Wheel:Life + Comfort Medical Partner with the Woody Foundation to Serve Quadriplegics
Wheel:Life and Comfort Medical are thrilled to announce our new partnership with the Woody Foundation in an effort to better serve quadriplegics across the US. If you are a quadriplegic or have a spinal cord injury that has caused you to have limited hand dexterity, we invite you to request a free Woody Pack from the Woody Foundation here.
Woody Packs include:
- zip ties,
- ID holders,
- adaptive forks & spoons,
- a cup with a closeable top and long straws that you can heat up and bend into different shapes to make drinking easier,
- a wheelchair cup holder,
- a wheelchair side bag and
- a handy zap (a ring with a stylus attached to it that can be used on many different types of electronic and touch screen devices).
The Woody Pack also includes an adaptive Velcro strap in the backpack that allows you to slide a pen, a spoon, a knife, a fork or any other tool you may need under that strap, and the adaptive strap will hold it next to your hand.
Thanks to our new partnership, Woody Packs also include the opportunity to request a variety of catheter samples that are specifically chosen for people with limited hand dexterity, as well as all of the free books that Wheel:Life offers on the topics of fundraising, accessible travel and relationship advice.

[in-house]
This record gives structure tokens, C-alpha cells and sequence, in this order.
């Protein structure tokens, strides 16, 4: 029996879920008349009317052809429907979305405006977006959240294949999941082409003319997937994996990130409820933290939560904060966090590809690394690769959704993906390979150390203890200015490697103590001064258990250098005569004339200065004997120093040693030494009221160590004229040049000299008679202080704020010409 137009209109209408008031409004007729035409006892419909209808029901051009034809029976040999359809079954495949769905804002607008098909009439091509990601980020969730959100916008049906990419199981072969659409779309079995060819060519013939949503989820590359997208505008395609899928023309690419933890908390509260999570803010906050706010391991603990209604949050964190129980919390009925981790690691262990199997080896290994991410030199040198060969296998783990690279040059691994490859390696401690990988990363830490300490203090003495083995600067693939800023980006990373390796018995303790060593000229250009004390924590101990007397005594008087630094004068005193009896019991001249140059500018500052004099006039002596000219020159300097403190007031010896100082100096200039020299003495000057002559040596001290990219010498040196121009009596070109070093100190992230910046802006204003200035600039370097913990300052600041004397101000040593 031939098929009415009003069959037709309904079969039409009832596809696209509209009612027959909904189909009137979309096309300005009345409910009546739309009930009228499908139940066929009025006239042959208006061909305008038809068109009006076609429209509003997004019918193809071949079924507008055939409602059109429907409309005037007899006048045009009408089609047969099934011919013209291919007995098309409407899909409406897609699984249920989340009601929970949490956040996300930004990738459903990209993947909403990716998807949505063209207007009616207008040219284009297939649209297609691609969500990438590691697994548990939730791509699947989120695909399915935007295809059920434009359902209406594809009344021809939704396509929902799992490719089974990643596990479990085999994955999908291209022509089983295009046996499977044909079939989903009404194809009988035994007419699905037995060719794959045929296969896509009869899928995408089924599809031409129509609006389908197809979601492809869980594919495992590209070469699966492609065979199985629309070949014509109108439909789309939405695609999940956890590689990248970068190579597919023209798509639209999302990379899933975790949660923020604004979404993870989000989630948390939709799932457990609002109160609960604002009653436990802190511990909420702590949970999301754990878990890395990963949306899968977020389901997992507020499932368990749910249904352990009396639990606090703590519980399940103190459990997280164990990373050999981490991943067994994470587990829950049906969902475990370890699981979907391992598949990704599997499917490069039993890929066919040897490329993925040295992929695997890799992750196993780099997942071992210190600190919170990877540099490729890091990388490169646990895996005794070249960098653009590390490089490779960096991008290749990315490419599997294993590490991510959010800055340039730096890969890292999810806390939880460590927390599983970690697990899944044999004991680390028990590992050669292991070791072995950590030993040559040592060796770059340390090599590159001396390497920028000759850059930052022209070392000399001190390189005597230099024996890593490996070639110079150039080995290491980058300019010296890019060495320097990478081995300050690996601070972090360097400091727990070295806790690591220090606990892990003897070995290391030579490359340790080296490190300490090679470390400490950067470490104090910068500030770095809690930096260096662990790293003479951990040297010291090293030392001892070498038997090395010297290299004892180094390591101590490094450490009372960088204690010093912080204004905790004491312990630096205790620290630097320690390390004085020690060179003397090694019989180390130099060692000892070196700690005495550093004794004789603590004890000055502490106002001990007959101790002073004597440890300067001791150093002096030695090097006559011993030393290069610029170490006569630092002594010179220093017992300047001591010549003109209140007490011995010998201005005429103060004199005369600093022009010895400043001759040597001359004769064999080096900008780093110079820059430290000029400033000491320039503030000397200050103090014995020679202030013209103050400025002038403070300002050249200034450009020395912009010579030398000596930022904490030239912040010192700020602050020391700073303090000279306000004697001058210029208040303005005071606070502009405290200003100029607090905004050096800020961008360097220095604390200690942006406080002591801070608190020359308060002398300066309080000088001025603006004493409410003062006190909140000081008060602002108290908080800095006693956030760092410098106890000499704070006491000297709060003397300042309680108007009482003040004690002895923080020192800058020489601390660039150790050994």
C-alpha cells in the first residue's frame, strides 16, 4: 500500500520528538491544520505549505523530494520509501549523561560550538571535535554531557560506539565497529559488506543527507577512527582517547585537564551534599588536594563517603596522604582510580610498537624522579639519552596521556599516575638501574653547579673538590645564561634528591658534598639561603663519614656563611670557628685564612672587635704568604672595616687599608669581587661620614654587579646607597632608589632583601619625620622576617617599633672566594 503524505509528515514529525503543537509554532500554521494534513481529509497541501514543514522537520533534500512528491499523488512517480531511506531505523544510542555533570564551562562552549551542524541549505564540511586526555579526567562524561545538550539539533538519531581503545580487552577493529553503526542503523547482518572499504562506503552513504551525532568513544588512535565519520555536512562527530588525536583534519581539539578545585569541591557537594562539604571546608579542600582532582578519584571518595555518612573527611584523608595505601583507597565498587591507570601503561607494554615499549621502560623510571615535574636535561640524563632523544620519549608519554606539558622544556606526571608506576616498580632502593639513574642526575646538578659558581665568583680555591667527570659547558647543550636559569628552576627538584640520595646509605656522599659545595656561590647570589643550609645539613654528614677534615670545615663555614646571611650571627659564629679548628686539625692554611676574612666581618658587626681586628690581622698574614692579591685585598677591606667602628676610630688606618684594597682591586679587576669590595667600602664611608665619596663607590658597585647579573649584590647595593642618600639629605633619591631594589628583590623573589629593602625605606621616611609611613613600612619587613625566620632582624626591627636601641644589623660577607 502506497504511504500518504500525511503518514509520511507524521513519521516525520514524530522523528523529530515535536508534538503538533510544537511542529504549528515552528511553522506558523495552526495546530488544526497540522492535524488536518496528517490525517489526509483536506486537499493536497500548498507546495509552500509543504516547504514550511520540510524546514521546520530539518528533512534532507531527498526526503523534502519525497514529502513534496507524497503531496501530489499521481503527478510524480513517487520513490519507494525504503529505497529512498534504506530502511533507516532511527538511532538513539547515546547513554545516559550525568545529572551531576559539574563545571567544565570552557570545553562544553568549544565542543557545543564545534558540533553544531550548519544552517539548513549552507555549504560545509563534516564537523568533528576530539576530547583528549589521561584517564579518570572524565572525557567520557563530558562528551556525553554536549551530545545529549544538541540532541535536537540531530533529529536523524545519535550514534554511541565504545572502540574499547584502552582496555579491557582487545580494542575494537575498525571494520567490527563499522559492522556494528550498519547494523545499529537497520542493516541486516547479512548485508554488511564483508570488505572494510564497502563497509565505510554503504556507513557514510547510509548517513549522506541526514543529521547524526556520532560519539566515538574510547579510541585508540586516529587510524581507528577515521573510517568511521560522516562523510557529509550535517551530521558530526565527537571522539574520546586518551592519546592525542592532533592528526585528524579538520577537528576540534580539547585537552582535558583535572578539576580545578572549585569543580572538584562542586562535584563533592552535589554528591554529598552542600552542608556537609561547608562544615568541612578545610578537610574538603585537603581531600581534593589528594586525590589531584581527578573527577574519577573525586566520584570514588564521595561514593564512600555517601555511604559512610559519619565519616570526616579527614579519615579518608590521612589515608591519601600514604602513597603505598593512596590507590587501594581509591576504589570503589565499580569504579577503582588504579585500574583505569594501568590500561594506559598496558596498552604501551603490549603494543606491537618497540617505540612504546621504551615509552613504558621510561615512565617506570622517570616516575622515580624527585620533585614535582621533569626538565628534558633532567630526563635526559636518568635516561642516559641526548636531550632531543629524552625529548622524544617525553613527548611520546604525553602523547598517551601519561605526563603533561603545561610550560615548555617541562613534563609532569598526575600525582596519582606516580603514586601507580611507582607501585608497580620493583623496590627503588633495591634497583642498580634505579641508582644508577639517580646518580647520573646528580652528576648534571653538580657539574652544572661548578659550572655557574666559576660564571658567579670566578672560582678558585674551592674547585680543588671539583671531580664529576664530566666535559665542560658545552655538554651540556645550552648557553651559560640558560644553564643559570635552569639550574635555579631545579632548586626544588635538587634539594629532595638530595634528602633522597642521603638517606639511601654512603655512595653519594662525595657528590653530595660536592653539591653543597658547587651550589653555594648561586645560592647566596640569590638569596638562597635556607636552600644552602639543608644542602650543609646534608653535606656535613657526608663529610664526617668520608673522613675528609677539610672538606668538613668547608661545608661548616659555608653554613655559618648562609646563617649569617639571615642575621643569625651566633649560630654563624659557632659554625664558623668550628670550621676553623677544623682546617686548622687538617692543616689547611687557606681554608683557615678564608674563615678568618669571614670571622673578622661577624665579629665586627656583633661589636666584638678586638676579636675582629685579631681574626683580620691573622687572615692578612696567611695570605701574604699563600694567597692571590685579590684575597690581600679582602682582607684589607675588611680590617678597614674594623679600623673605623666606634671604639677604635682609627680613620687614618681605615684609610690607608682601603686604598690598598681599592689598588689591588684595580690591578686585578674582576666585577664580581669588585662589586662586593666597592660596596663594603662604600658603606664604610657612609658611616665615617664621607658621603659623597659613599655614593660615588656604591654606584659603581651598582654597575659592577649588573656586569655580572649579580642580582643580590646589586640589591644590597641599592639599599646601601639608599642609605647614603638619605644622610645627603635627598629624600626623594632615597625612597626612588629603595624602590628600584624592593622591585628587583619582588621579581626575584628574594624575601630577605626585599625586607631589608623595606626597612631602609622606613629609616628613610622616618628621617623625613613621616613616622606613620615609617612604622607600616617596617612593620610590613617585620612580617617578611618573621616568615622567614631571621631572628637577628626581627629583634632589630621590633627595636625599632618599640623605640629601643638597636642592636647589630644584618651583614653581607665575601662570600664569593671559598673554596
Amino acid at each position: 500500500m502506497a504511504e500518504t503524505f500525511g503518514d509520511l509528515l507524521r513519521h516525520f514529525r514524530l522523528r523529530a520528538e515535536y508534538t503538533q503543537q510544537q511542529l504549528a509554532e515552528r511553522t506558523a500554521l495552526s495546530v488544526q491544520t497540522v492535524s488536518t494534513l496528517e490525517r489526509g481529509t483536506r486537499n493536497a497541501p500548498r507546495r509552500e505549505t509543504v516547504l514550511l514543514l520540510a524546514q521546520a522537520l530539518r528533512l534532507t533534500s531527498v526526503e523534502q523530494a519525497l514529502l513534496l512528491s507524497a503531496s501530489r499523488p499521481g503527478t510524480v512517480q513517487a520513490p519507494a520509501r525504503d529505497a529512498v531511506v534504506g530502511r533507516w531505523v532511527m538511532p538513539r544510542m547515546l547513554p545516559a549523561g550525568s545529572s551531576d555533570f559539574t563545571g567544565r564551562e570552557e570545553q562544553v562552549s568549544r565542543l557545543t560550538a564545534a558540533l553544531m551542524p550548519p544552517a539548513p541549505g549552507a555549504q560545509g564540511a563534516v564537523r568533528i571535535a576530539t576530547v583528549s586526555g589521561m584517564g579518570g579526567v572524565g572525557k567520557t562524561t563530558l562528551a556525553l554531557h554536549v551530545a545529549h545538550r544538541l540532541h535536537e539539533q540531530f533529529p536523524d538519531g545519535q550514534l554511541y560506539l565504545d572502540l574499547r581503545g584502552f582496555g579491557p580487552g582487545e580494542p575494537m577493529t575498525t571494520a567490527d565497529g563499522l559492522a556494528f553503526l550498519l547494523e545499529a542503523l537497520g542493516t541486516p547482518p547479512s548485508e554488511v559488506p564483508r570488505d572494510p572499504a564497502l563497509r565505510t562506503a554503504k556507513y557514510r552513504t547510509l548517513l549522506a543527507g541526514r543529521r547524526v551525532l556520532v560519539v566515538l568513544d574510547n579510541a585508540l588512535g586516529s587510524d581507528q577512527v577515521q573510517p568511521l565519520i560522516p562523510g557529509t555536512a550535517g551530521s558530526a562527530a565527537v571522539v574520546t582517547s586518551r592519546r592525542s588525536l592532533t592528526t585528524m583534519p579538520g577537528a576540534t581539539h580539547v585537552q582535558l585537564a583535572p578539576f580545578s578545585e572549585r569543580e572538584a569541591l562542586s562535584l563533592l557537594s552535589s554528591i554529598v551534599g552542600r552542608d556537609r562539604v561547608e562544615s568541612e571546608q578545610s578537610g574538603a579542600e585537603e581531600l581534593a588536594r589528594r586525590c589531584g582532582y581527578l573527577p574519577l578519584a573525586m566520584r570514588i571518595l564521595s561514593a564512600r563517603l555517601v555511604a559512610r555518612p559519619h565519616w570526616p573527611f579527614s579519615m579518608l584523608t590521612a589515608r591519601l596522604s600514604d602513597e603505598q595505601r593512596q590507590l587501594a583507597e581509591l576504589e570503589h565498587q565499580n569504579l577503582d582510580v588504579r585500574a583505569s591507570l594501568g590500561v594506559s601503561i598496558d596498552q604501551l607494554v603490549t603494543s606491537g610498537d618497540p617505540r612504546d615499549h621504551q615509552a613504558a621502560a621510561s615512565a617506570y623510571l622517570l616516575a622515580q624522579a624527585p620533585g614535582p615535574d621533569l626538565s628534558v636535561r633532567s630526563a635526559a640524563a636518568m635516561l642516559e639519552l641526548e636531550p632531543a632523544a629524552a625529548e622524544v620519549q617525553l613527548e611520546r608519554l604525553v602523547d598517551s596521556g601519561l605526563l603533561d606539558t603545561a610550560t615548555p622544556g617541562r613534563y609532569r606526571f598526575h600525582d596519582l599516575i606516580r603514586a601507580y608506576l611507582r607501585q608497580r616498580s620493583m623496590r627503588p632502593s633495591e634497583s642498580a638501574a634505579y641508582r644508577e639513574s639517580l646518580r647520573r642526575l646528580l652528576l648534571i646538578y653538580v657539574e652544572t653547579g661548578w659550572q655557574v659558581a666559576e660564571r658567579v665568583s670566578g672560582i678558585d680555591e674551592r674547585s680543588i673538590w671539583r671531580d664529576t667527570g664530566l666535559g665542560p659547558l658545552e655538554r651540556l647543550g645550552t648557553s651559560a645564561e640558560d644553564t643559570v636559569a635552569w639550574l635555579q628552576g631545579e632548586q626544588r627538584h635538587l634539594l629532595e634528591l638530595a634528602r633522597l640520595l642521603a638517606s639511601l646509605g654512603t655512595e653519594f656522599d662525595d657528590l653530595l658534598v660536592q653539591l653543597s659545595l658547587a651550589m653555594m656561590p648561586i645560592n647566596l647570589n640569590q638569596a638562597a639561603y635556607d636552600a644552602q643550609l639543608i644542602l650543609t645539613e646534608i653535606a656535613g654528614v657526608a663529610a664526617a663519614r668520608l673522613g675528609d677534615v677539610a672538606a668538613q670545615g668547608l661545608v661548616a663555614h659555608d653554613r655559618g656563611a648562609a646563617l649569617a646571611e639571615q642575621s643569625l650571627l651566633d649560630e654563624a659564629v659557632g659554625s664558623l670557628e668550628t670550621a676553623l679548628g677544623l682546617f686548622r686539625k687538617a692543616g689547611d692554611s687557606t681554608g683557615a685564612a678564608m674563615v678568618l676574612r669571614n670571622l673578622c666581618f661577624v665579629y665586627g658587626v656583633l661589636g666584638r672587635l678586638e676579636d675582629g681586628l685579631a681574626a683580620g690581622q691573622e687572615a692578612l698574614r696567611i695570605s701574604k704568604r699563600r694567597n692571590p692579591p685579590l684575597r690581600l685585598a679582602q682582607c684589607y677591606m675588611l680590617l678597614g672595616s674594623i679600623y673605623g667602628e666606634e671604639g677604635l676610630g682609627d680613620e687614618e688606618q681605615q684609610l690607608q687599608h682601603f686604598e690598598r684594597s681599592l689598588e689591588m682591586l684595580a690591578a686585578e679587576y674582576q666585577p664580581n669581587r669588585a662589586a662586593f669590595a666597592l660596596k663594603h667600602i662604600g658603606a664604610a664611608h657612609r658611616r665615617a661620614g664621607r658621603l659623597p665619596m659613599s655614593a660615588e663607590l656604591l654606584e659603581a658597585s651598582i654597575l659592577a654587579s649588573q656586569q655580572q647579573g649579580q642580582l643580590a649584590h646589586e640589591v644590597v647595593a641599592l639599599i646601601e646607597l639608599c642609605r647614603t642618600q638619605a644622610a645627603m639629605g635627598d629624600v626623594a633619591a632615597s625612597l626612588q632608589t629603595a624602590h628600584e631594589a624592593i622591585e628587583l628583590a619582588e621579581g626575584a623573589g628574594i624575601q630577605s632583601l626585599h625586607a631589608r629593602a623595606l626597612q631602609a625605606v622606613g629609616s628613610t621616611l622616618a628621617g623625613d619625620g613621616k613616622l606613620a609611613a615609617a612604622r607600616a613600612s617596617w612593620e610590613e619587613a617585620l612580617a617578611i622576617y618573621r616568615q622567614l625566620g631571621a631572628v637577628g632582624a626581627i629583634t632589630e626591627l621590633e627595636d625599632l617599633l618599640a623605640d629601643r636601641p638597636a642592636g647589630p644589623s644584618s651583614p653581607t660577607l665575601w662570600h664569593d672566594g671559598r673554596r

For US-based residents only, Comfort Medical will send you a variety of intermittent catheters that are specifically designed for people with limited hand dexterity, to help you determine which one is best for your individual needs, plus educational materials. You need a prescription for catheters to receive these samples with your Woody Pack request, but Comfort will help you coordinate that if you don’t have one already.
In light of their donation of free samples and ongoing support, Comfort Medical is the exclusive catheter provider in this partnership with the Woody Foundation!
Below, we invite you to learn about the powerhouse who is Woody Beckham, as his own journey with SCI provided the spark that caused the Woody Foundation to take light.
How Woody Beckham Turned His Spinal Cord Injury Into a Global Support Effort
Editor’s Note: James Woodruff Beckham, known to friends and family as Woody, was attending Florida Atlantic University and working toward a degree in ocean engineering. His big dream was to work on the ocean every day. Living in Miami, Florida, Woody had grown up around the water and had a deep passion for snorkeling, scuba diving, free diving and spear fishing. But one tackle in a rugby game changed his life forever. Initially, he felt that life had dealt him a very sour lemon. However, when he changed his perspective from what had happened to HIM to how he could help OTHERS, Beckham and his organization, the Woody Foundation, have to date been able to help change the quality of life for over 700 individuals with paralysis.